Genre: Pop Rock, Emo
Favorite Tracks: “intro,” “the view,” “one sick plan,” “priority change,” “impossible game”
With the first few casual listens of Oso Oso’s new album BASKING IN THE GLOW, it failed to make an impression on me. The singles didn’t wow me and I worried the rest of the album might play the same. It wasn’t until a midday drive through Los Angeles that it clicked. Centerpiece “one sick plan” finally was given the stage it deserved: Here I am, winding through the sun-charred hills, 22-years-old, fresh out of college, 3,000 miles between my loved ones and me, and three months into a working world I was abruptly thrown into, wondering where I was going. Reality was upon me, and Jade Lilitri singing, “I don’t even know anymore / Well I see my demise, I feel it coming / I got one sick plan to save me from it” had solidified it.
Oso Oso, by many accounts, could be considered “summer-y”—“fun,” even. Tracks like “the view” and “wake up next to god” whip up undeniable energies with their uptempo drums and soaring guitars. Even “basking in the glow” plays as a nice paean to the end of the sunny season. But these are superficial qualities—Lilitri is anything but carefree. Throughout each song, themes of desperation, neurotic self-reflecting, vicious nostalgia, and a plea for what’s been lost are each explored; “a morning song” details the sudden moment life switches the tracks you’re on, and “impossible game” similarly sees Lilitri playing catch-up with the present, “Woke up living in yesterday / walked to the store, there’s a game to play.” Any references to former romance can be seen as a literal longing for the past itself, like on the titular track and again in closer, “charlie,” where the bygone is given a name.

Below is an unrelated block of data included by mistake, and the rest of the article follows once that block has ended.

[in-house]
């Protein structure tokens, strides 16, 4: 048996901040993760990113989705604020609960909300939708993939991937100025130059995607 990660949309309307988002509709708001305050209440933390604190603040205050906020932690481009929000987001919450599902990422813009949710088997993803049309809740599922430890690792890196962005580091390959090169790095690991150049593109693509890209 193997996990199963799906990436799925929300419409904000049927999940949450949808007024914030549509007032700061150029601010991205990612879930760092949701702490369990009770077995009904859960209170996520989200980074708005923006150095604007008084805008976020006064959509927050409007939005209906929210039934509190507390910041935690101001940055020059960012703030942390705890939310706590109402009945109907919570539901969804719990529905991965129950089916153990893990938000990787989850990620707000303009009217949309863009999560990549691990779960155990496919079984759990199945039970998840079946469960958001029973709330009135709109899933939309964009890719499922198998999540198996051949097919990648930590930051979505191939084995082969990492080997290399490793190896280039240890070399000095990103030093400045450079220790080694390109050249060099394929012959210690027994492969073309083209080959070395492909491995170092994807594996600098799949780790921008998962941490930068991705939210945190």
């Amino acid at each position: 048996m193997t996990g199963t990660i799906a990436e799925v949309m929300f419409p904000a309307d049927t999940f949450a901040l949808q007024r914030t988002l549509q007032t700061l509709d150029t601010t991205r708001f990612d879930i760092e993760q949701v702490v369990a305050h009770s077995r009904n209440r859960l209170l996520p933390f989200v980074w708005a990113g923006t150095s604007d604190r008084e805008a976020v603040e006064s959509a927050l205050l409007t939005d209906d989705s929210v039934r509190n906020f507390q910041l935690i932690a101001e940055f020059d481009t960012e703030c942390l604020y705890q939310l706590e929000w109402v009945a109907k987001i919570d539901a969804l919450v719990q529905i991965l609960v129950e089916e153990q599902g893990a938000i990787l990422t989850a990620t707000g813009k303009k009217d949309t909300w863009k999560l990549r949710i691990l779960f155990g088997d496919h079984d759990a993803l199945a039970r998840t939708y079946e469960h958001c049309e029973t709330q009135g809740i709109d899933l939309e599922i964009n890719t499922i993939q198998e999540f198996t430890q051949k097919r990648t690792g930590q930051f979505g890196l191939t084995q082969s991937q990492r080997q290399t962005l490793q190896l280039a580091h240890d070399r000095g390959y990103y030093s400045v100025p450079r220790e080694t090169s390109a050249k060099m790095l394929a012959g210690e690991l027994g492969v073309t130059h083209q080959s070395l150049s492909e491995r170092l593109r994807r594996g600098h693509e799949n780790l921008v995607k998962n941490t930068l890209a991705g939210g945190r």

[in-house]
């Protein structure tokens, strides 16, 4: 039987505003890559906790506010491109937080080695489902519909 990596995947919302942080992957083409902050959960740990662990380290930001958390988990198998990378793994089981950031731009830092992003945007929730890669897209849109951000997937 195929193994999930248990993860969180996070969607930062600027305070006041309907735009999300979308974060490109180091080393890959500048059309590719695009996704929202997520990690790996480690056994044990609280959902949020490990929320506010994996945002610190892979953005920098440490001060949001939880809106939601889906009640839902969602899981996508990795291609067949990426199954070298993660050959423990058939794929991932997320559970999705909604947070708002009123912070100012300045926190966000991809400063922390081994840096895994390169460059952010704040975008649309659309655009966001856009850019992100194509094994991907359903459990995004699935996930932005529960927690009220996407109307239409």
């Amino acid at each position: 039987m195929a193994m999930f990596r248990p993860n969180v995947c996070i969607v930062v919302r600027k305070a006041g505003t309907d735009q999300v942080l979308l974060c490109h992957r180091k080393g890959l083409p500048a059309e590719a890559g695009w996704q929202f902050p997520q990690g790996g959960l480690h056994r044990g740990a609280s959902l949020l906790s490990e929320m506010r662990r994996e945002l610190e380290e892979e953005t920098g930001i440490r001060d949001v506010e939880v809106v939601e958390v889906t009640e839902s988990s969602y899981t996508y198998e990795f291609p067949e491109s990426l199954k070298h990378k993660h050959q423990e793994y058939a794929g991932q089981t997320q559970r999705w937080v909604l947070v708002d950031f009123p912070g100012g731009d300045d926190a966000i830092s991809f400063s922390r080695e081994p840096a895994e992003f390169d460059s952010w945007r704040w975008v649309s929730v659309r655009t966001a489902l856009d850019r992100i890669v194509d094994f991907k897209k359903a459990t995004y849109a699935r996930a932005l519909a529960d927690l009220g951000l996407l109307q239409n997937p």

The songwriting featured is perhaps Liltri’s most refined, cycling clever candor for opacity throughout. “I was leaning on something, no, I was leaning on nothing / didn’t know till I caved,” he realizes on “a morning song”; “intro” contains gems like “always coming up short cause you’re dreaming so small,” and “I got a hand on fire, if you know what I mean.” How Liitri strings his words together, there’s a belletristic quality, each one ambling into the next. The entirety of “priority change” and “the view”’s opening verse are but a couple of examples.
If there is a weak point here it’s the arrangements. Because of their straightforward pop rock armature, some of Oso Oso’s songs fail to truly distinguish themselves from each other (other than a salient difference in volume). Sometimes it seems like Lilitri’s only solution to this is resorting to layered vocals and spartan acoustics like on “intro” and “one sick plan.” It’s effective, but I’m nonetheless weary of how sustainable it is.
I remember talking to some grad student my last week of college in a bar and him telling me, “You know you think that the end of college is like a death sentence, like it hits you and you feel it. But it never really hits you. You just keep going.” It still sounds as admonishing now as when I first heard it, but now that I’m actually in it, it’s somewhat comforting. By the end of BASKING IN THE GLOW, it seems Lilitri has found a silver lining too: “I know how this ends / cordial and kind we play pretend / and in the end I think that’s fine / cause you and I had a very nice time.”